There are a few marijuana public companies; however, it is a young industry – is most of the action in the venture capital space?
Absolutely. And it’s the relative smallness of high-capacity investors that requires marijuana companies to offer attractive rates to those who are willing to lend to the industry.
Every time there is a new gold rush, a lot of unscrupulous players get involved, and this appears to be the case with marijuana. How do investors avoid getting involved with questionable companies?
Question everything. In addition to traditional legal due diligence, your lawyers and advisors should be asking questions to provide assurances that the company is legitimate and licensed, that it is doing what it says it is doing, and that the possibility of returns is based on realistic assumptions. On top of that, ask for professional references and take the time to carefully investigate not only the company but also its management and investors.
With money piling into the sector, are some VC firms going to get into situations where they lose a lot of money to fraud?
What exactly is CBD, and what is the investment picture in that industry?
Cannabidiol (CBD) is one of more than 100 identified cannabinoids in cannabis plants. CBD can be found in hemp plants and in marijuana plants.
The investment possibilities in hemp-derived CBD are staggering, with some analysts predicting that hemp-derived CBD products will be a $20+ billion industry annually.
When did CBD become legal in America (and the same question concerning marijuana)?
The 2014 Farm Bill created a limited market for legal hemp, which is defined as the cannabis sativa L plant containing less than .3% THC. The 2018 Farm Bill opened the door much wider, making hemp broadly legal at the federal level.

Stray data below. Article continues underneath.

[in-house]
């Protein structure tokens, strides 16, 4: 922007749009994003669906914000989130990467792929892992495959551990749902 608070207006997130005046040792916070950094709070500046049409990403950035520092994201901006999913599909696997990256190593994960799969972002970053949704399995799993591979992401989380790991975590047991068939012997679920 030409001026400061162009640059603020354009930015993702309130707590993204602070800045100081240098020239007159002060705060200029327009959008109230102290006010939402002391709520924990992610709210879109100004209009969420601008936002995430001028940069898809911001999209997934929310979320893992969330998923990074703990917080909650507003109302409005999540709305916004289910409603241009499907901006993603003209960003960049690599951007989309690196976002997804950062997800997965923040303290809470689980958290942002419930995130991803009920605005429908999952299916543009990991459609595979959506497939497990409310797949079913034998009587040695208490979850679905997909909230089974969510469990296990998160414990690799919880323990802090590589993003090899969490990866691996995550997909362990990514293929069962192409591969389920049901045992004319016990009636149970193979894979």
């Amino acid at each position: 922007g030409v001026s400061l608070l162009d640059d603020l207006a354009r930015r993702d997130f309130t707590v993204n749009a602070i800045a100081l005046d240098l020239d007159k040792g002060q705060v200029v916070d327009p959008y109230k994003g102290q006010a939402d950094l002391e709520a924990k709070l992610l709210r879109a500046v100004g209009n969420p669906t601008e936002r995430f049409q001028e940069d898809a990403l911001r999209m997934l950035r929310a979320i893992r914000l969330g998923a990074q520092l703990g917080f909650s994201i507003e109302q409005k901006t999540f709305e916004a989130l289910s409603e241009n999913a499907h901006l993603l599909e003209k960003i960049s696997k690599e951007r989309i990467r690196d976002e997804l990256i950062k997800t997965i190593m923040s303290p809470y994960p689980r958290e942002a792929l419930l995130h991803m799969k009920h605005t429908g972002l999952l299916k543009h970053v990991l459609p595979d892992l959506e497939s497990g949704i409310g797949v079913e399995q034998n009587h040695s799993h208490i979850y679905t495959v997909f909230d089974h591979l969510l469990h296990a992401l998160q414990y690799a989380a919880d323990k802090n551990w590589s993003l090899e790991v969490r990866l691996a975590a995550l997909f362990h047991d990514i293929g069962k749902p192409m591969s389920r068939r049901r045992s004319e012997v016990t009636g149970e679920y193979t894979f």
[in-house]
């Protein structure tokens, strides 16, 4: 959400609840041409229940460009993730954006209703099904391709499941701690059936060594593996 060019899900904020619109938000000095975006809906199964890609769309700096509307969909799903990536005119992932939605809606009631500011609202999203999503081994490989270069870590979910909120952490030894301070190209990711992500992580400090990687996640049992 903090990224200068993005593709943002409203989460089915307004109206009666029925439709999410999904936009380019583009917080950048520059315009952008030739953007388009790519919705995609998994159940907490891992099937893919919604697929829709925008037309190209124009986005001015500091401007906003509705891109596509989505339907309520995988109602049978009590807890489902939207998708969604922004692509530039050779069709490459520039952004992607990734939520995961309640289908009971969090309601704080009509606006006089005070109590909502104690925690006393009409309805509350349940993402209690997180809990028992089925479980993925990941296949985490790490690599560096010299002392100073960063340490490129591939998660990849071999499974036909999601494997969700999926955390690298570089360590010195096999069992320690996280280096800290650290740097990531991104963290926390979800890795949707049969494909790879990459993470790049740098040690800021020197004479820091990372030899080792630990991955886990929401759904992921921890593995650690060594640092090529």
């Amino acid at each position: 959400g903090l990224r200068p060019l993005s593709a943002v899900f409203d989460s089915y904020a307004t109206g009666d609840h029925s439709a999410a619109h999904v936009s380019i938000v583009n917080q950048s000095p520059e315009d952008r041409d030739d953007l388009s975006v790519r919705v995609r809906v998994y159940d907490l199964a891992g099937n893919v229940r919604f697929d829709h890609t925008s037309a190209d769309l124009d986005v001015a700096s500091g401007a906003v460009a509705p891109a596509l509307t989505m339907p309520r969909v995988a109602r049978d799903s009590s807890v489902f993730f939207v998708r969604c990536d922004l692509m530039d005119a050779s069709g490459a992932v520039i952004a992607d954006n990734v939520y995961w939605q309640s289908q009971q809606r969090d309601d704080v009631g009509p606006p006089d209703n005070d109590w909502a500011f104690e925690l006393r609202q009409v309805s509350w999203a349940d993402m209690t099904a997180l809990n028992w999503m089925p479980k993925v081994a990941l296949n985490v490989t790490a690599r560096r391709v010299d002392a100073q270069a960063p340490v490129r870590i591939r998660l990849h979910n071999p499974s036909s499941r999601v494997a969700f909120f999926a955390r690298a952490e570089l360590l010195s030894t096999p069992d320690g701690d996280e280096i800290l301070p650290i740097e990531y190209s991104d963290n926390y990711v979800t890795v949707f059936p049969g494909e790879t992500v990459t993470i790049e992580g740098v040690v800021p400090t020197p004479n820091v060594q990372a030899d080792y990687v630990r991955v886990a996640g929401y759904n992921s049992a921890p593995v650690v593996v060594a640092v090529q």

Marijuana – the cannabis plant with above .3% THC – remains federally illegal for all purposes. That remains unchanged by either version of the Farm Bill.
Are there any countries that have recently legalized marijuana or plan to? What about banning it?
Canada legalized marijuana in late 2018. Uruguay has done the same. A number of countries in the Americas have taken substantial steps to decriminalize – but not fully legalize – a certain amount of marijuana for personal use. Marijuana remains illegal in many countries throughout the world, although there does not appear to be a broad trend toward more stringent marijuana laws.
What do you foresee in the future for the marijuana industry in America? Can we expect any changes on the federal level?
It seems likely that the trend of states legalizing marijuana (first for medicinal use and then for recreational use) will continue. The federal government does not seem poised to revisit the legality of marijuana in the immediate future, but there are several pieces of marijuana-related legislation pending in Congress with bipartisan support. One such proposal would open the federal banking system to marijuana proceeds and another proposal would leave the question of marijuana’s legal status to the individual states.
The original article, “Investing and The Federal Controlled Substances Act: Bradley Lawyers Weigh in,” first appeared in ValueWalk on Aug. 19, 2019.